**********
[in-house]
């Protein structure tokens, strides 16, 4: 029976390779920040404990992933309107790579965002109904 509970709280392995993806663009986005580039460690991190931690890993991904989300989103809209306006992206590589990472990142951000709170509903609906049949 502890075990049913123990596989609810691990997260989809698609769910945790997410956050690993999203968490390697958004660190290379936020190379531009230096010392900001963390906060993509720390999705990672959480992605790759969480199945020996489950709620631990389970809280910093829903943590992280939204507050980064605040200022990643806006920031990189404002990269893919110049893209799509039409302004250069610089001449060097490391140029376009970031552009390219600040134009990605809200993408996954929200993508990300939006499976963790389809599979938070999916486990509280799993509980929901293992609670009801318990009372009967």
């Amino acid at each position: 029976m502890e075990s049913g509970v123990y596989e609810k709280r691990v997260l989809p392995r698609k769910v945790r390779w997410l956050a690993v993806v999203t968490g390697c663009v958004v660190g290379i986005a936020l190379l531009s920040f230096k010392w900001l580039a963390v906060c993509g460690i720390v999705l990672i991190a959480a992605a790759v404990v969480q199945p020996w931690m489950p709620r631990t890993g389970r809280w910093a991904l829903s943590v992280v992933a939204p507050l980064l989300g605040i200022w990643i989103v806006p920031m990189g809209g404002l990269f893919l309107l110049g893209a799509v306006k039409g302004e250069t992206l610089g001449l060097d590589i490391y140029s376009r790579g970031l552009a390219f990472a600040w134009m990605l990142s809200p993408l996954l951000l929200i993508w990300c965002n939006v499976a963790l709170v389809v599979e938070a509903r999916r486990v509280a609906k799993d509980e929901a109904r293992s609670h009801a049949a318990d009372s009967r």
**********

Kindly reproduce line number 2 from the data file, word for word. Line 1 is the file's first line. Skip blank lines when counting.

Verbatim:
């Protein structure tokens, strides 16, 4: 029976390779920040404990992933309107790579965002109904 509970709280392995993806663009986005580039460690991190931690890993991904989300989103809209306006992206590589990472990142951000709170509903609906049949 502890075990049913123990596989609810691990997260989809698609769910945790997410956050690993999203968490390697958004660190290379936020190379531009230096010392900001963390906060993509720390999705990672959480992605790759969480199945020996489950709620631990389970809280910093829903943590992280939204507050980064605040200022990643806006920031990189404002990269893919110049893209799509039409302004250069610089001449060097490391140029376009970031552009390219600040134009990605809200993408996954929200993508990300939006499976963790389809599979938070999916486990509280799993509980929901293992609670009801318990009372009967």